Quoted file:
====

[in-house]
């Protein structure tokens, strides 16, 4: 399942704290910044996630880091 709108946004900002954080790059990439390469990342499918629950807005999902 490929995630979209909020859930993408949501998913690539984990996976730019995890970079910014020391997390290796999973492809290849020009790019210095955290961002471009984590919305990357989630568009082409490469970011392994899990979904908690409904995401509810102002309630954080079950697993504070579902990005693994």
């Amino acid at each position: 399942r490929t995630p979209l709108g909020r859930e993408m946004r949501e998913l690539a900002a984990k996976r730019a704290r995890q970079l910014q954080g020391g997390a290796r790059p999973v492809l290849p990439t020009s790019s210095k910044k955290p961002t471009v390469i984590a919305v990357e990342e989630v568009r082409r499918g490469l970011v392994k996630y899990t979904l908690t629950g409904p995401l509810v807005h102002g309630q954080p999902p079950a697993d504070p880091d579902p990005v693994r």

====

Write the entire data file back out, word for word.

[in-house]
């Protein structure tokens, strides 16, 4: 399942704290910044996630880091 709108946004900002954080790059990439390469990342499918629950807005999902 490929995630979209909020859930993408949501998913690539984990996976730019995890970079910014020391997390290796999973492809290849020009790019210095955290961002471009984590919305990357989630568009082409490469970011392994899990979904908690409904995401509810102002309630954080079950697993504070579902990005693994």
């Amino acid at each position: 399942r490929t995630p979209l709108g909020r859930e993408m946004r949501e998913l690539a900002a984990k996976r730019a704290r995890q970079l910014q954080g020391g997390a290796r790059p999973v492809l290849p990439t020009s790019s210095k910044k955290p961002t471009v390469i984590a919305v990357e990342e989630v568009r082409r499918g490469l970011v392994k996630y899990t979904l908690t629950g409904p995401l509810v807005h102002g309630q954080p999902p079950a697993d504070p880091d579902p990005v693994r």